I’ve been thinking about this word a lot recently, in part because we read The Long Loneliness for a class of mine. It’s a text I’ve read before (and, in fact, that I recommended for this seminar) and that I hope I’ll read again. One question really seemed to trip everyone up: what to do about pacifism? You see this came up right in the wake of the Parkland Shooting. As we all know, this brings out the strongest opinions… Read more

I encounter this all the time. One man’s “righteous zeal” seems to another an unjust burst of rage. We call out the “false humility” of some, while their defenders will stand up for such a person’s unbelievably modesty and prayerfulness. It plays out left and right within any community, not least among Catholics. One could pick from about a million different examples, especially within the world of Catholic blogging. I’ll stick to one in the hope that it might illustrate… Read more

It’s no secret that I love Dorothy Day. She has helped me make sense of a Church that can often seem riven by division, academic equivocation, and a strangely-conservative politics. I don’t see much negative about Day, but she’s long been subject to criticism: she was a liberal (never mind her Anarchism and avowed anti-capitalism), she hated the sexual ethic of the Church, she opposed what it means to be an American. Her Byzantine analogue (and who knew she had… Read more

Journalist: What about your intellectual and cultural journey? Althusser: I encountered two men. The first one was Jean Guitton, who was a catholic philosopher, a friend of Pope Saint John XXIII and a close friend of Pope Paul VI. He helped me complete my dissertation. The other was a professor of history, whose name was Joseph Hours. He was a wonderful man. During the years 1936–1939, he talked to us about all that had happened: the war, the defeats, the… Read more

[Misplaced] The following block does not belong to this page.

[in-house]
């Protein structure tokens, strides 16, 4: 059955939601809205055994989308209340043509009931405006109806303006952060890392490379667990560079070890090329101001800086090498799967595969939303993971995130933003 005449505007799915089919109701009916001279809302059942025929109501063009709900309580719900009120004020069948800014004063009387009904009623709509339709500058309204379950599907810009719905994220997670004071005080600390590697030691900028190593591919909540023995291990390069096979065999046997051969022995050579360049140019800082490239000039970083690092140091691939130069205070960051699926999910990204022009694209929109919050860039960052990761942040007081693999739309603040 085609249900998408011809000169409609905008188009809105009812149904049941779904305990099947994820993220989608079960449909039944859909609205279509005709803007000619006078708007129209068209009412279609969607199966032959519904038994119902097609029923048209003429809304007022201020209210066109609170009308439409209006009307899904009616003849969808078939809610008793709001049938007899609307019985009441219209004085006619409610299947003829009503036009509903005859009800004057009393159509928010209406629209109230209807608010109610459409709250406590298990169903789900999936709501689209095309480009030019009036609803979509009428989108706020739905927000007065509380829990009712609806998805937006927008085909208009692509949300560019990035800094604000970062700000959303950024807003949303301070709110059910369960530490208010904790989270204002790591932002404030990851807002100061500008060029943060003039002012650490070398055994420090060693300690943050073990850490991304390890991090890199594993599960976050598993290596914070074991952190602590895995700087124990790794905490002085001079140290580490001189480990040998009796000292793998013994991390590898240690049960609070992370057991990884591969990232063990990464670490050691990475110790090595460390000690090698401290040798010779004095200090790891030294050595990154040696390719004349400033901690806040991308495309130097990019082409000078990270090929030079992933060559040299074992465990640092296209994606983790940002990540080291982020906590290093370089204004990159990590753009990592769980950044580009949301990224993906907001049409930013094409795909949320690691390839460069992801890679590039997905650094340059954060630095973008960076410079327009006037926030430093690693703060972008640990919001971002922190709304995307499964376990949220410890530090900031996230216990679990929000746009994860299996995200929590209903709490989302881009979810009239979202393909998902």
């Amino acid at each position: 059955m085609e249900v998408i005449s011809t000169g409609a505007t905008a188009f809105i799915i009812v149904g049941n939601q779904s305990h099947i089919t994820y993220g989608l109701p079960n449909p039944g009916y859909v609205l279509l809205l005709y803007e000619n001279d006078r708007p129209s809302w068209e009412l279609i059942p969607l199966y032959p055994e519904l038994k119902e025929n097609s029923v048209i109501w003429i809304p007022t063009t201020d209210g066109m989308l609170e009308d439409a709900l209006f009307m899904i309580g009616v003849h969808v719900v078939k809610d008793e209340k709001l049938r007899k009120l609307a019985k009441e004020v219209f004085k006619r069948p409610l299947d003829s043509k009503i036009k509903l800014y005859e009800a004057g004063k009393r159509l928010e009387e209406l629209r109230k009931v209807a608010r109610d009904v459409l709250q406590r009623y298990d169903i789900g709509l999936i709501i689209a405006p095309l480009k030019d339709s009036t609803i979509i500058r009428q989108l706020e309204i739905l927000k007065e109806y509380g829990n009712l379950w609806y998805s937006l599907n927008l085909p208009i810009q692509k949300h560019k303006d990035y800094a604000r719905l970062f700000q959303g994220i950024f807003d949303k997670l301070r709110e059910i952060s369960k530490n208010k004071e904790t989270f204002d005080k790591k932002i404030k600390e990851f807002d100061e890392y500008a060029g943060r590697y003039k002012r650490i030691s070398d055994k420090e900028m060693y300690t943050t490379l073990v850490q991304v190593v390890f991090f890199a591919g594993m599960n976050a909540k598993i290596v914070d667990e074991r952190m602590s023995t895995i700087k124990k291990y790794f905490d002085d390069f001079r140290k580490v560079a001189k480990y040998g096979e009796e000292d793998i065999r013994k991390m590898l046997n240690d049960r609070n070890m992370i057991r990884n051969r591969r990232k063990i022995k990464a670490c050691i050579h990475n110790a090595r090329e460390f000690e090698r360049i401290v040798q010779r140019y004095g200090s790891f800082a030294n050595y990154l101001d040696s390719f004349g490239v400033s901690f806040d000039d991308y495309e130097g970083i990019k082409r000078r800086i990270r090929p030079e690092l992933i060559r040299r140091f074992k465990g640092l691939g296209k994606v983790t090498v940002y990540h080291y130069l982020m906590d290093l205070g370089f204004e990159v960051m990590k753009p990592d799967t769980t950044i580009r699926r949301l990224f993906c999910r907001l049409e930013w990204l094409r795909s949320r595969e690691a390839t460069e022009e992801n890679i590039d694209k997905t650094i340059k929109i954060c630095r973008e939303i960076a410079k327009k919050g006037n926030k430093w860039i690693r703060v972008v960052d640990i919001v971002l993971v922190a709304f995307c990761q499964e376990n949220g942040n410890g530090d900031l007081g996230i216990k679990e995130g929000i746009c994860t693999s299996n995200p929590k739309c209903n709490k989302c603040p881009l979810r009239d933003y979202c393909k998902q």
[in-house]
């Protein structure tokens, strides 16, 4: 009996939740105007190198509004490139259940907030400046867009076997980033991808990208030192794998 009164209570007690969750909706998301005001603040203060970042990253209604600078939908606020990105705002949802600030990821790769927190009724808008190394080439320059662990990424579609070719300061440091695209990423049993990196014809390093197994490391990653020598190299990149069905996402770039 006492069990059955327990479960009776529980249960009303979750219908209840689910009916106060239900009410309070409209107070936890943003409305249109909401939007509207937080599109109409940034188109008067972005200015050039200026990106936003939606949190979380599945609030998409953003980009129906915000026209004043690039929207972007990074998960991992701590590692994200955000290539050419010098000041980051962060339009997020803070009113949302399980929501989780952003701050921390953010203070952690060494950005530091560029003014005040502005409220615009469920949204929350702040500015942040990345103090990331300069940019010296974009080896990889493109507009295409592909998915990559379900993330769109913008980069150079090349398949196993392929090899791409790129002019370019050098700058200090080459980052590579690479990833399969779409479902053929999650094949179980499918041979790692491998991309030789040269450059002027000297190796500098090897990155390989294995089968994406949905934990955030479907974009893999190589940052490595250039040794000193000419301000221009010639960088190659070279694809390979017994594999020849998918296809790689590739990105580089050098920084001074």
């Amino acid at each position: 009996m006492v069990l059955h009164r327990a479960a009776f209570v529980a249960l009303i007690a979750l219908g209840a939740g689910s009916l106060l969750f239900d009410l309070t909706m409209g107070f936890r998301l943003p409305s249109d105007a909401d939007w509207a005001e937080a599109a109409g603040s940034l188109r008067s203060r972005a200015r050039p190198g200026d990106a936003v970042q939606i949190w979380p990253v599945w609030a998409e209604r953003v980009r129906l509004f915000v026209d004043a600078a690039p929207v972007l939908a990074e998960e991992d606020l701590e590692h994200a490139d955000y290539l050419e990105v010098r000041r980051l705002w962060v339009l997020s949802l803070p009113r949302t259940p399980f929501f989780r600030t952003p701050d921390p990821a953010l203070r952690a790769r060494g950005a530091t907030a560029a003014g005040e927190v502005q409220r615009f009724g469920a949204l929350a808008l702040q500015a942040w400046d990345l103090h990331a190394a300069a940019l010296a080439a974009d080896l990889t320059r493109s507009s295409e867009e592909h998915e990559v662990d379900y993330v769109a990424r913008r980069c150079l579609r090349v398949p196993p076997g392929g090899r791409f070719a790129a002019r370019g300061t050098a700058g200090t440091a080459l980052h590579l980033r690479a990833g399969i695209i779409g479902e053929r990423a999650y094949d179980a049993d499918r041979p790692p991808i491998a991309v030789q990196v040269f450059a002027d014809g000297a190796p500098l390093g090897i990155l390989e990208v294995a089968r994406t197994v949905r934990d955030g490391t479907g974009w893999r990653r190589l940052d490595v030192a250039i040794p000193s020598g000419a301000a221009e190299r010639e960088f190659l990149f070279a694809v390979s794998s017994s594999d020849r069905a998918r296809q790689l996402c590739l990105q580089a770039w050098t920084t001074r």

No, not the pope, but the friar. St. Francis of Assisi, founder of the Franciscan Order. That’s who I have in mind as I dredge up what seems like a half-dead, but still gasping, conversation about Rod Dreher’s The Benedict Option. Why now? As many of you know, I work on medieval mysticism. This means that I have to spend time (and I ought to spend more time) reading about the history of the Middle Ages. Recently, I was… Read more

A few summers ago (it’s terrifying to me that it’s been that long), I was living in Freiburg in southern Germany. A friend and I took a train out of the city and found ourselves going the wrong way. We got off, but, since no new train would be coming by for some time, we ended up disembarking near a rural village and walking around for a bit. It was the sort of experience I can only imagine being possible… Read more

Forgive me what might seem a non-sequitur. As a kid, I’d always greet the new year with my grandmother; we’d watch the Honeymooners and bang pots and pans. Above all, though, we’d watch the annual Twilight Zone marathon. It being about the new year, I was interested to hear from a friend about an episode I can’t recall ever seeing before: “What You Need.” I’ve always loved the show, so I went home and watched this particular, unseen 25-minutes of… Read more

“Live without cares, judge no one, vex no one, and honor everyone.” – St. Ambrose of Optina “There is your brother, naked, crying, and you stand there confused over the choice of an attractive floor covering.” – St. Ambrose of Milan I often say it, but I’ll say it again: it is the martyrs, confessors, and riff-raff who keep Christianity alive in my heart. By profession, I’m a “scholar”; much of my life is spent reading arcane texts, quibbling over… Read more

Christmas time is when we cry out in joy at the announcement of a birth that goes by many names: the Incarnation, the Nativity, the Coming of the Lord. But, as the coming Feast of the Holy Innocents may remind us, death and life are never far apart. Christmas carries with it the stark price of children’s blood and the Incarnation inevitably leads to Golgotha, only to be reversed in the rising on the third day. It is in this… Read more

In the West, today marks the Feast of St. Stephen, deacon and first-recorded martyr. Tomorrow, for those Eastern Churches using the Gregorian or Revised Julian calendars (including my own Ruthenian Church), will bring the same celebration, a day to reflect on the first man to “fight the good fight,” to win the stephanos, the crown of martyrdom. December 26th is a state holiday in many countries, especially in Europe, a day to mark the ongoing joy of the Christmas Season,… Read more

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